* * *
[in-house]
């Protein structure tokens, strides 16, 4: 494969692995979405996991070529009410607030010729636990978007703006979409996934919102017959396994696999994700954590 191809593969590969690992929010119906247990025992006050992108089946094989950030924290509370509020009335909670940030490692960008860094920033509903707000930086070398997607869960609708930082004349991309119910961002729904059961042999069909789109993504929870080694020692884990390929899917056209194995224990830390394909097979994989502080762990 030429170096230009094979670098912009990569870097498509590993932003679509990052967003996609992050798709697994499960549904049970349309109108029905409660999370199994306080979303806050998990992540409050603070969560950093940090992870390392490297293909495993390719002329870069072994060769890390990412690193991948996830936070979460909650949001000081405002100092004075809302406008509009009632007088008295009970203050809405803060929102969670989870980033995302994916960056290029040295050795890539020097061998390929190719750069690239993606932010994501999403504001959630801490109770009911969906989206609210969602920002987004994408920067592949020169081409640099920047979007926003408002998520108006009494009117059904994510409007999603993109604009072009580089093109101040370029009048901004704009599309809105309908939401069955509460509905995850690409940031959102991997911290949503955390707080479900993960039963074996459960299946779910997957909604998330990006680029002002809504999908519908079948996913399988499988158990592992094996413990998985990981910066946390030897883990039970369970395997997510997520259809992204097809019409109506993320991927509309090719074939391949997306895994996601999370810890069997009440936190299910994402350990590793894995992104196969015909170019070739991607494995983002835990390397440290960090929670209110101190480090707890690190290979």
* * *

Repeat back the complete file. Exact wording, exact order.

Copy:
[in-house]
């Protein structure tokens, strides 16, 4: 494969692995979405996991070529009410607030010729636990978007703006979409996934919102017959396994696999994700954590 191809593969590969690992929010119906247990025992006050992108089946094989950030924290509370509020009335909670940030490692960008860094920033509903707000930086070398997607869960609708930082004349991309119910961002729904059961042999069909789109993504929870080694020692884990390929899917056209194995224990830390394909097979994989502080762990 030429170096230009094979670098912009990569870097498509590993932003679509990052967003996609992050798709697994499960549904049970349309109108029905409660999370199994306080979303806050998990992540409050603070969560950093940090992870390392490297293909495993390719002329870069072994060769890390990412690193991948996830936070979460909650949001000081405002100092004075809302406008509009009632007088008295009970203050809405803060929102969670989870980033995302994916960056290029040295050795890539020097061998390929190719750069690239993606932010994501999403504001959630801490109770009911969906989206609210969602920002987004994408920067592949020169081409640099920047979007926003408002998520108006009494009117059904994510409007999603993109604009072009580089093109101040370029009048901004704009599309809105309908939401069955509460509905995850690409940031959102991997911290949503955390707080479900993960039963074996459960299946779910997957909604998330990006680029002002809504999908519908079948996913399988499988158990592992094996413990998985990981910066946390030897883990039970369970395997997510997520259809992204097809019409109506993320991927509309090719074939391949997306895994996601999370810890069997009440936190299910994402350990590793894995992104196969015909170019070739991607494995983002835990390397440290960090929670209110101190480090707890690190290979």